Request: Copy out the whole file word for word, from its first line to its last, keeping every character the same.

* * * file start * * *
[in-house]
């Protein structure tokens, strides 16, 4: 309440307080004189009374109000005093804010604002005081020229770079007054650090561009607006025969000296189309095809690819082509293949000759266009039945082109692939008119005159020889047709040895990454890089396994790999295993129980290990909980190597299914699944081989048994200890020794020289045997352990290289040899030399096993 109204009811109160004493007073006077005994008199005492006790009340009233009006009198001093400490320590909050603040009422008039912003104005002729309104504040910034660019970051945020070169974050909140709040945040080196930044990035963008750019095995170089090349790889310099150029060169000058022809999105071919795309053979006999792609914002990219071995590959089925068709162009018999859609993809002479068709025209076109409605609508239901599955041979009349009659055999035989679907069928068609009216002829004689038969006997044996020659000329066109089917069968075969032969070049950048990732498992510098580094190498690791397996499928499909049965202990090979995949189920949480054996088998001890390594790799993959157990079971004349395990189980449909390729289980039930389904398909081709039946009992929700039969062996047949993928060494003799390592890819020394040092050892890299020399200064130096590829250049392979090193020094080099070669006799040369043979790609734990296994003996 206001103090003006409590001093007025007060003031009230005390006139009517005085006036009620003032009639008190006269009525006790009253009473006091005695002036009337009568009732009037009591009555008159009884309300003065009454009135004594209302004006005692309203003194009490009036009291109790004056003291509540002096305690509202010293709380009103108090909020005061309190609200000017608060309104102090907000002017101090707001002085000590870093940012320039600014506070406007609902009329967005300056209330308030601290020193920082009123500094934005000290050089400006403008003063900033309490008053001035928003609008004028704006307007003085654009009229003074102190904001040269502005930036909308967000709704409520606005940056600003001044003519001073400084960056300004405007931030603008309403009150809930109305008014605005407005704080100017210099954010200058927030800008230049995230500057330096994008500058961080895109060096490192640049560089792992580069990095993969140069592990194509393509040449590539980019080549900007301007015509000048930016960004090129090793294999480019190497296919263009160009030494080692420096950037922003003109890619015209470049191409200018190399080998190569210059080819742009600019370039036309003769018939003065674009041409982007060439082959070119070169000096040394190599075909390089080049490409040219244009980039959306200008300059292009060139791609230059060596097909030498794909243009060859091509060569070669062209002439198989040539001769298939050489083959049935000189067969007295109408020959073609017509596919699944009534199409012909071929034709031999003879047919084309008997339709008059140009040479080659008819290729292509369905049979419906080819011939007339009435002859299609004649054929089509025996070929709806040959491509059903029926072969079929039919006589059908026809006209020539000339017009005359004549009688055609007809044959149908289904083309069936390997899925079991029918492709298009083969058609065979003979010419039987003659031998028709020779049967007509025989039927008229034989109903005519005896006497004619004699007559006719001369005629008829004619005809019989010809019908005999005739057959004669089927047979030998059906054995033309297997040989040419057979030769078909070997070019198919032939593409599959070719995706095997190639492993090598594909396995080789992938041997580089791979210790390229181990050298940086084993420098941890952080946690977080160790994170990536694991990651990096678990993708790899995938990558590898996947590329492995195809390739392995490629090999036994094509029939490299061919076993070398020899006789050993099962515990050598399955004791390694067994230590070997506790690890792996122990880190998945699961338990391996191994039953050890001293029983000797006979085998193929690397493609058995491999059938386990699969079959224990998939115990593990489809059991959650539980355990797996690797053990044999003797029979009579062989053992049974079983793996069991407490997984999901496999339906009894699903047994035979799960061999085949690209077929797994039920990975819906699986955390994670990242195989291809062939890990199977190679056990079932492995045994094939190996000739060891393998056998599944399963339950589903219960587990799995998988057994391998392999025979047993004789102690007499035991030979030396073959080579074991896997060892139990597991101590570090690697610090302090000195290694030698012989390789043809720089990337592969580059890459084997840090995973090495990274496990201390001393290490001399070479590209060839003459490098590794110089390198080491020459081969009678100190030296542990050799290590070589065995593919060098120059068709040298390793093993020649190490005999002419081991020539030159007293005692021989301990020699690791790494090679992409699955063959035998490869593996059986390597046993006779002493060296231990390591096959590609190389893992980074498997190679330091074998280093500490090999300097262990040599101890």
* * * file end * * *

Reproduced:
[in-house]
């Protein structure tokens, strides 16, 4: 309440307080004189009374109000005093804010604002005081020229770079007054650090561009607006025969000296189309095809690819082509293949000759266009039945082109692939008119005159020889047709040895990454890089396994790999295993129980290990909980190597299914699944081989048994200890020794020289045997352990290289040899030399096993 109204009811109160004493007073006077005994008199005492006790009340009233009006009198001093400490320590909050603040009422008039912003104005002729309104504040910034660019970051945020070169974050909140709040945040080196930044990035963008750019095995170089090349790889310099150029060169000058022809999105071919795309053979006999792609914002990219071995590959089925068709162009018999859609993809002479068709025209076109409605609508239901599955041979009349009659055999035989679907069928068609009216002829004689038969006997044996020659000329066109089917069968075969032969070049950048990732498992510098580094190498690791397996499928499909049965202990090979995949189920949480054996088998001890390594790799993959157990079971004349395990189980449909390729289980039930389904398909081709039946009992929700039969062996047949993928060494003799390592890819020394040092050892890299020399200064130096590829250049392979090193020094080099070669006799040369043979790609734990296994003996 206001103090003006409590001093007025007060003031009230005390006139009517005085006036009620003032009639008190006269009525006790009253009473006091005695002036009337009568009732009037009591009555008159009884309300003065009454009135004594209302004006005692309203003194009490009036009291109790004056003291509540002096305690509202010293709380009103108090909020005061309190609200000017608060309104102090907000002017101090707001002085000590870093940012320039600014506070406007609902009329967005300056209330308030601290020193920082009123500094934005000290050089400006403008003063900033309490008053001035928003609008004028704006307007003085654009009229003074102190904001040269502005930036909308967000709704409520606005940056600003001044003519001073400084960056300004405007931030603008309403009150809930109305008014605005407005704080100017210099954010200058927030800008230049995230500057330096994008500058961080895109060096490192640049560089792992580069990095993969140069592990194509393509040449590539980019080549900007301007015509000048930016960004090129090793294999480019190497296919263009160009030494080692420096950037922003003109890619015209470049191409200018190399080998190569210059080819742009600019370039036309003769018939003065674009041409982007060439082959070119070169000096040394190599075909390089080049490409040219244009980039959306200008300059292009060139791609230059060596097909030498794909243009060859091509060569070669062209002439198989040539001769298939050489083959049935000189067969007295109408020959073609017509596919699944009534199409012909071929034709031999003879047919084309008997339709008059140009040479080659008819290729292509369905049979419906080819011939007339009435002859299609004649054929089509025996070929709806040959491509059903029926072969079929039919006589059908026809006209020539000339017009005359004549009688055609007809044959149908289904083309069936390997899925079991029918492709298009083969058609065979003979010419039987003659031998028709020779049967007509025989039927008229034989109903005519005896006497004619004699007559006719001369005629008829004619005809019989010809019908005999005739057959004669089927047979030998059906054995033309297997040989040419057979030769078909070997070019198919032939593409599959070719995706095997190639492993090598594909396995080789992938041997580089791979210790390229181990050298940086084993420098941890952080946690977080160790994170990536694991990651990096678990993708790899995938990558590898996947590329492995195809390739392995490629090999036994094509029939490299061919076993070398020899006789050993099962515990050598399955004791390694067994230590070997506790690890792996122990880190998945699961338990391996191994039953050890001293029983000797006979085998193929690397493609058995491999059938386990699969079959224990998939115990593990489809059991959650539980355990797996690797053990044999003797029979009579062989053992049974079983793996069991407490997984999901496999339906009894699903047994035979799960061999085949690209077929797994039920990975819906699986955390994670990242195989291809062939890990199977190679056990079932492995045994094939190996000739060891393998056998599944399963339950589903219960587990799995998988057994391998392999025979047993004789102690007499035991030979030396073959080579074991896997060892139990597991101590570090690697610090302090000195290694030698012989390789043809720089990337592969580059890459084997840090995973090495990274496990201390001393290490001399070479590209060839003459490098590794110089390198080491020459081969009678100190030296542990050799290590070589065995593919060098120059068709040298390793093993020649190490005999002419081991020539030159007293005692021989301990020699690791790494090679992409699955063959035998490869593996059986390597046993006779002493060296231990390591096959590609190389893992980074498997190679330091074998280093500490090999300097262990040599101890």